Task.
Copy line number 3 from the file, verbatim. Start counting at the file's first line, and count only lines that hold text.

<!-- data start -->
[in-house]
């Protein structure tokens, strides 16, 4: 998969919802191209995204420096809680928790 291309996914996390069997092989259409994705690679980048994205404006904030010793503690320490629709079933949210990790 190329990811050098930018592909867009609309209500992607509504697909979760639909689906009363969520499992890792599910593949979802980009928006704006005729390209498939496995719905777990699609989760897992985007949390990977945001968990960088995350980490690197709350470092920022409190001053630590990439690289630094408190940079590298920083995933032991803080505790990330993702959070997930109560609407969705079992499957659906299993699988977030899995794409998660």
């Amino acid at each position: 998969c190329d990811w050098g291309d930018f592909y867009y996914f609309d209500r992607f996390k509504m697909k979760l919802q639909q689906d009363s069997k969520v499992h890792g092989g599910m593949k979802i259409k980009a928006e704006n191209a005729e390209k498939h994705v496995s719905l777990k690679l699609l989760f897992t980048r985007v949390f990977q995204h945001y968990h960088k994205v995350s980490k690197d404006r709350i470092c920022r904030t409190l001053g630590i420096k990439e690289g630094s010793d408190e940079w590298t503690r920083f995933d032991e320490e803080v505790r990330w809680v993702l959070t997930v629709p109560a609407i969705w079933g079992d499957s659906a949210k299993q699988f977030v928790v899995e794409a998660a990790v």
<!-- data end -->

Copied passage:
């Amino acid at each position: 998969c190329d990811w050098g291309d930018f592909y867009y996914f609309d209500r992607f996390k509504m697909k979760l919802q639909q689906d009363s069997k969520v499992h890792g092989g599910m593949k979802i259409k980009a928006e704006n191209a005729e390209k498939h994705v496995s719905l777990k690679l699609l989760f897992t980048r985007v949390f990977q995204h945001y968990h960088k994205v995350s980490k690197d404006r709350i470092c920022r904030t409190l001053g630590i420096k990439e690289g630094s010793d408190e940079w590298t503690r920083f995933d032991e320490e803080v505790r990330w809680v993702l959070t997930v629709p109560a609407i969705w079933g079992d499957s659906a949210k299993q699988f977030v928790v899995e794409a998660a990790v």